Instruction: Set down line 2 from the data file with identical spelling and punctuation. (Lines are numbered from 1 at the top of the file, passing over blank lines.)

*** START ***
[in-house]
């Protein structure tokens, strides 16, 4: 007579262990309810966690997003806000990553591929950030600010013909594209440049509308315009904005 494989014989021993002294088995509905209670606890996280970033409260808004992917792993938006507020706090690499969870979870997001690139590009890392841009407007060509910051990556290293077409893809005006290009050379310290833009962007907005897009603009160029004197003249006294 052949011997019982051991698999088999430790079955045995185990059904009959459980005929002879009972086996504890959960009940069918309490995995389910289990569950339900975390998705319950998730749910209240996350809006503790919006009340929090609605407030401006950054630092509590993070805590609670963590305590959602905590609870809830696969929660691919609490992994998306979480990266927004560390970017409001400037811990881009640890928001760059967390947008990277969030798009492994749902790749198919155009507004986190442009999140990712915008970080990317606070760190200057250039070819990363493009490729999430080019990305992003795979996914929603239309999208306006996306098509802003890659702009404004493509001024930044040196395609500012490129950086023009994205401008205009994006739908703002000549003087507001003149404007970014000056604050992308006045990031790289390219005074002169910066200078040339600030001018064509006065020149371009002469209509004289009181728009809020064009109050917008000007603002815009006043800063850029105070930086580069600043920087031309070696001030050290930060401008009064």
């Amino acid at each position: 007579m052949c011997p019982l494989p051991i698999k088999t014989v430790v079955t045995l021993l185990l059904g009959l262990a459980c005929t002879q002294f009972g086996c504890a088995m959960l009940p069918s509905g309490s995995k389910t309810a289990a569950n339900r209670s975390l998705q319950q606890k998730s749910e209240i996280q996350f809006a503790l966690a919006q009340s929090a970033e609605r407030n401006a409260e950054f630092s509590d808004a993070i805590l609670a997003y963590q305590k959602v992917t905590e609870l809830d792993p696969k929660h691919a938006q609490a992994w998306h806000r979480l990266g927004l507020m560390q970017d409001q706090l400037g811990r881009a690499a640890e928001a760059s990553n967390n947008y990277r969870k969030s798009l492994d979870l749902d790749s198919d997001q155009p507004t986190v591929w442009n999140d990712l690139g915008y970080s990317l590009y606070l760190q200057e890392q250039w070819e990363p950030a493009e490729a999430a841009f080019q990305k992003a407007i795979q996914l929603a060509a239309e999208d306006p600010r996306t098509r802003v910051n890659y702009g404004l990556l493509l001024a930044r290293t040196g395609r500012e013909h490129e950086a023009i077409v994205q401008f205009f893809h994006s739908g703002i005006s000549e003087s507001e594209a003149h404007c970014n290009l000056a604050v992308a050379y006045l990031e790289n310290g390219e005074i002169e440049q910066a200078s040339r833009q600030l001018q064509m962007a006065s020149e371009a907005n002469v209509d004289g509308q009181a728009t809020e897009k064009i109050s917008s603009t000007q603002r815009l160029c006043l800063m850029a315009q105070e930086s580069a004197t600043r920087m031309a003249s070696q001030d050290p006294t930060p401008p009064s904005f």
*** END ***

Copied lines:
């Protein structure tokens, strides 16, 4: 007579262990309810966690997003806000990553591929950030600010013909594209440049509308315009904005 494989014989021993002294088995509905209670606890996280970033409260808004992917792993938006507020706090690499969870979870997001690139590009890392841009407007060509910051990556290293077409893809005006290009050379310290833009962007907005897009603009160029004197003249006294 052949011997019982051991698999088999430790079955045995185990059904009959459980005929002879009972086996504890959960009940069918309490995995389910289990569950339900975390998705319950998730749910209240996350809006503790919006009340929090609605407030401006950054630092509590993070805590609670963590305590959602905590609870809830696969929660691919609490992994998306979480990266927004560390970017409001400037811990881009640890928001760059967390947008990277969030798009492994749902790749198919155009507004986190442009999140990712915008970080990317606070760190200057250039070819990363493009490729999430080019990305992003795979996914929603239309999208306006996306098509802003890659702009404004493509001024930044040196395609500012490129950086023009994205401008205009994006739908703002000549003087507001003149404007970014000056604050992308006045990031790289390219005074002169910066200078040339600030001018064509006065020149371009002469209509004289009181728009809020064009109050917008000007603002815009006043800063850029105070930086580069600043920087031309070696001030050290930060401008009064």